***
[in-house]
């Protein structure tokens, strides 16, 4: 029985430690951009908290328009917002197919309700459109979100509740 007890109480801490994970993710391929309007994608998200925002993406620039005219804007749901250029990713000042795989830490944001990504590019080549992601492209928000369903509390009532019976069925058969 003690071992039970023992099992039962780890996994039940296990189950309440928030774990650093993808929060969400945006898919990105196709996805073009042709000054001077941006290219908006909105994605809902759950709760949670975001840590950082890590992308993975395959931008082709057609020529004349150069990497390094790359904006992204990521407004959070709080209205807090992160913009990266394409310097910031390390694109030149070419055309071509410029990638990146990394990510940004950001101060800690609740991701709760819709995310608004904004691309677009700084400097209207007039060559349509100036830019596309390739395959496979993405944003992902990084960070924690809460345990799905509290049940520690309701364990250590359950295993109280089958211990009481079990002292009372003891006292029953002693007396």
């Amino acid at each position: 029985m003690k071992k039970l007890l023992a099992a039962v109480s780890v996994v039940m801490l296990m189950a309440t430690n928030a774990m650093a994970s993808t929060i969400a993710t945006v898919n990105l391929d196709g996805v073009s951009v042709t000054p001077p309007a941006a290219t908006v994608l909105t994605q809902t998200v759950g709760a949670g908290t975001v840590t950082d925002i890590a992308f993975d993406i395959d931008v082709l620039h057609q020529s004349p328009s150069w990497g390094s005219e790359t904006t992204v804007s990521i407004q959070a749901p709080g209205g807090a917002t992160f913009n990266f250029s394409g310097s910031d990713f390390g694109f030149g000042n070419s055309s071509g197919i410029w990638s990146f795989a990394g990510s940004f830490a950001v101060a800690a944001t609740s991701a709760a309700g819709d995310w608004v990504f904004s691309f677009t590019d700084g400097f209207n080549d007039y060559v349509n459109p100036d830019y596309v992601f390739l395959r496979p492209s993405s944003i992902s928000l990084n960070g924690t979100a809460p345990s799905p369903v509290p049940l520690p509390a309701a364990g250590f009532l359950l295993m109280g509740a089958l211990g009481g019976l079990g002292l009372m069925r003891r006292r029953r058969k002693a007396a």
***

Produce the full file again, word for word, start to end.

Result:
[in-house]
């Protein structure tokens, strides 16, 4: 029985430690951009908290328009917002197919309700459109979100509740 007890109480801490994970993710391929309007994608998200925002993406620039005219804007749901250029990713000042795989830490944001990504590019080549992601492209928000369903509390009532019976069925058969 003690071992039970023992099992039962780890996994039940296990189950309440928030774990650093993808929060969400945006898919990105196709996805073009042709000054001077941006290219908006909105994605809902759950709760949670975001840590950082890590992308993975395959931008082709057609020529004349150069990497390094790359904006992204990521407004959070709080209205807090992160913009990266394409310097910031390390694109030149070419055309071509410029990638990146990394990510940004950001101060800690609740991701709760819709995310608004904004691309677009700084400097209207007039060559349509100036830019596309390739395959496979993405944003992902990084960070924690809460345990799905509290049940520690309701364990250590359950295993109280089958211990009481079990002292009372003891006292029953002693007396």
């Amino acid at each position: 029985m003690k071992k039970l007890l023992a099992a039962v109480s780890v996994v039940m801490l296990m189950a309440t430690n928030a774990m650093a994970s993808t929060i969400a993710t945006v898919n990105l391929d196709g996805v073009s951009v042709t000054p001077p309007a941006a290219t908006v994608l909105t994605q809902t998200v759950g709760a949670g908290t975001v840590t950082d925002i890590a992308f993975d993406i395959d931008v082709l620039h057609q020529s004349p328009s150069w990497g390094s005219e790359t904006t992204v804007s990521i407004q959070a749901p709080g209205g807090a917002t992160f913009n990266f250029s394409g310097s910031d990713f390390g694109f030149g000042n070419s055309s071509g197919i410029w990638s990146f795989a990394g990510s940004f830490a950001v101060a800690a944001t609740s991701a709760a309700g819709d995310w608004v990504f904004s691309f677009t590019d700084g400097f209207n080549d007039y060559v349509n459109p100036d830019y596309v992601f390739l395959r496979p492209s993405s944003i992902s928000l990084n960070g924690t979100a809460p345990s799905p369903v509290p049940l520690p509390a309701a364990g250590f009532l359950l295993m109280g509740a089958l211990g009481g019976l079990g002292l009372m069925r003891r006292r029953r058969k002693a007396a």